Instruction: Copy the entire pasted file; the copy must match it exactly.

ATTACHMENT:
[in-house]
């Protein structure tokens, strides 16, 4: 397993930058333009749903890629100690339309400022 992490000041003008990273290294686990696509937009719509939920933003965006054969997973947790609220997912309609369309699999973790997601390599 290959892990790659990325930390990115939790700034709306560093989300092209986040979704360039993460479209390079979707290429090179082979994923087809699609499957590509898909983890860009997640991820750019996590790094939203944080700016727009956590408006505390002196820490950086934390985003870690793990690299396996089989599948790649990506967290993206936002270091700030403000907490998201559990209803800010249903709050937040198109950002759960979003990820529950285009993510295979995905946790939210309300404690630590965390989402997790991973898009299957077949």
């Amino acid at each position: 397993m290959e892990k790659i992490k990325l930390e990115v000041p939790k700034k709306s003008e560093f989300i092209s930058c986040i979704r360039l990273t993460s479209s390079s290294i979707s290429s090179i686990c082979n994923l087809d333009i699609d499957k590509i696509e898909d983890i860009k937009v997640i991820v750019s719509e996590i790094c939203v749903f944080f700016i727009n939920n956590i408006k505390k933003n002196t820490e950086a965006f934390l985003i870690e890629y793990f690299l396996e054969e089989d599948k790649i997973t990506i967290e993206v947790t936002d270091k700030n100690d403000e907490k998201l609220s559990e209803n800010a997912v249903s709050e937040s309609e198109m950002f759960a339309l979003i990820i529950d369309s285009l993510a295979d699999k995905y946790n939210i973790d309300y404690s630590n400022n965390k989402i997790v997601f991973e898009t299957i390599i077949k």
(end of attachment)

[in-house]
């Protein structure tokens, strides 16, 4: 397993930058333009749903890629100690339309400022 992490000041003008990273290294686990696509937009719509939920933003965006054969997973947790609220997912309609369309699999973790997601390599 290959892990790659990325930390990115939790700034709306560093989300092209986040979704360039993460479209390079979707290429090179082979994923087809699609499957590509898909983890860009997640991820750019996590790094939203944080700016727009956590408006505390002196820490950086934390985003870690793990690299396996089989599948790649990506967290993206936002270091700030403000907490998201559990209803800010249903709050937040198109950002759960979003990820529950285009993510295979995905946790939210309300404690630590965390989402997790991973898009299957077949």
């Amino acid at each position: 397993m290959e892990k790659i992490k990325l930390e990115v000041p939790k700034k709306s003008e560093f989300i092209s930058c986040i979704r360039l990273t993460s479209s390079s290294i979707s290429s090179i686990c082979n994923l087809d333009i699609d499957k590509i696509e898909d983890i860009k937009v997640i991820v750019s719509e996590i790094c939203v749903f944080f700016i727009n939920n956590i408006k505390k933003n002196t820490e950086a965006f934390l985003i870690e890629y793990f690299l396996e054969e089989d599948k790649i997973t990506i967290e993206v947790t936002d270091k700030n100690d403000e907490k998201l609220s559990e209803n800010a997912v249903s709050e937040s309609e198109m950002f759960a339309l979003i990820i529950d369309s285009l993510a295979d699999k995905y946790n939210i973790d309300y404690s630590n400022n965390k989402i997790v997601f991973e898009t299957i390599i077949k």